Capitol to Suspend Public Tours, Limit Public Access Due to Coronavirus
WASHINGTON – Public tours of the Capitol building are being suspended — at least through the end of March — in response to the novel coronavirus.
In a joint statement, House Sergeant at Arms Paul D. Irving, and Senate Sergeant of Arms Michael C. Stenger, said the Capitol visitor center would be closed to tours beginning at 5 p.m. Thursday evening, and will remain so until Wednesday, April 1, at 8 a.m.
In addition, they said, access to the Capitol, and the House and Senate Office Buildings, will be limited to House and Senate members, their staff, credentialed media and official business visitors during the same period.
Irving and Stenger said the action was being taken following a recommendation from DC Health and in consultation with Dr. Brian Monahan, the attending physician of the U.S. Congress, as well as other members of the area’s medical community.
Earlier this week health officials in Washington, D.C. recommended canceling or delaying, any “non-essential mass gatherings” of more than 1,000 people such as conferences, conventions and political events until the end of March in an effort to limit the outbreak of the COVID-19.
Speaking on the floor of the Senate moments after the suspension of tours was announced, Senate Majority Leader Mitch McConnell said he “fully supported” the decision.
“Congress will continue to do our work,” McConnell said. “Offices will be able to welcome constituents and visitors for meetings and official business by appointment, but in deference to the experts and to protect the health of the many Americans that travel to our nation’s capital, tourism and non-official access to the Capitol and the complex will be put on pause.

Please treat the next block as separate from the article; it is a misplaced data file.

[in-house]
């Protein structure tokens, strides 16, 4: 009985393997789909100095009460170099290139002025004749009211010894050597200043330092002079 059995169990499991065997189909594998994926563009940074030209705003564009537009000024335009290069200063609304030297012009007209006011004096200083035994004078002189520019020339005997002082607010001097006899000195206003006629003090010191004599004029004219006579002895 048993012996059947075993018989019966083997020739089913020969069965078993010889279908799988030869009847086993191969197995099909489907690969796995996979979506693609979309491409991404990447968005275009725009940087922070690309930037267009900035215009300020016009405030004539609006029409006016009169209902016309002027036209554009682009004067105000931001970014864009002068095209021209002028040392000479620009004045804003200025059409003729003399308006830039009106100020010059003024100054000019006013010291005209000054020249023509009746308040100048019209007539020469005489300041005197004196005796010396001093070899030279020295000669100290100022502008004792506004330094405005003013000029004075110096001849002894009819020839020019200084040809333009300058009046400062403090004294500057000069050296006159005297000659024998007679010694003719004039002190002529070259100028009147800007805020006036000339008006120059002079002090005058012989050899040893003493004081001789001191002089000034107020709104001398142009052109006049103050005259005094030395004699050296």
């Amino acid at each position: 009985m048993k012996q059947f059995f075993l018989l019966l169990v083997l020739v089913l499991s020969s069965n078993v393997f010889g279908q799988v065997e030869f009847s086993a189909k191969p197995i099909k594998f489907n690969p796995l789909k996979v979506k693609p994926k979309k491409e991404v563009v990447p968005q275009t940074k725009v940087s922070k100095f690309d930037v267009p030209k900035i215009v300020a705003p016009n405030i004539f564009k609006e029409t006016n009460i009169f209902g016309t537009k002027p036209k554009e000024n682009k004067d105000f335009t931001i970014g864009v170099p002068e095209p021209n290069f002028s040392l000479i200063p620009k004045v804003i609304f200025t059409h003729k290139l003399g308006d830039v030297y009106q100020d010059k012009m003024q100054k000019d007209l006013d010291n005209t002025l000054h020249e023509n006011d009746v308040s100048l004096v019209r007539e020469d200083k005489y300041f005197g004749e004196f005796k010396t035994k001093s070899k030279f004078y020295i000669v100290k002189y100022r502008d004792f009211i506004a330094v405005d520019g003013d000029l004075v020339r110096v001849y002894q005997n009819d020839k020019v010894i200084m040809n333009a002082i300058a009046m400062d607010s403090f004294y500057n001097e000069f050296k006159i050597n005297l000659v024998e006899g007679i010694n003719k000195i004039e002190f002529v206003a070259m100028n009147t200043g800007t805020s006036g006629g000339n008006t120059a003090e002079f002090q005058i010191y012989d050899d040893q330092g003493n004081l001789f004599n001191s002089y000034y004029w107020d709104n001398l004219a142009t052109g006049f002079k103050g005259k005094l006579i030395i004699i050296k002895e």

“This is challenging our nation in ways that feel unfamiliar to us, but our great country is strong. We are equipped. And we have overcome far greater challenges before,” he said. “I know the entire Congress will look forward to welcoming all Americans back to visit their beautiful Capitol as soon as possible.”
An estimated 3 million to 5 million people from around the world visit the Capitol each year and the spring is a busy season for school groups, advocacy organizations and tourists to visit.
Majority Leader McConnell and House Speaker Nancy Pelosi reportedly began discussing the possible closure of the Capitol to tours Wednesday amid growing concerns about the spread of the virus and pressure from lawmakers and their staff.
Throughout the day on Wednesday, as is typical, thousands of visitors jammed the Capitol rotunda, and at one point, Speaker Pelosi herself passed through on the way to a meeting.
Earlier in the day, House Majority Leader Steny Hoyer told reporters Congressional leaders had “not yet come to grips with closing down the Capitol in terms of tourists.”
“It’s a step we’re reluctant to take because we are cognizant of the fact this is the people’s Capitol, the people’s House, the Capitol of the United States of America,” he said.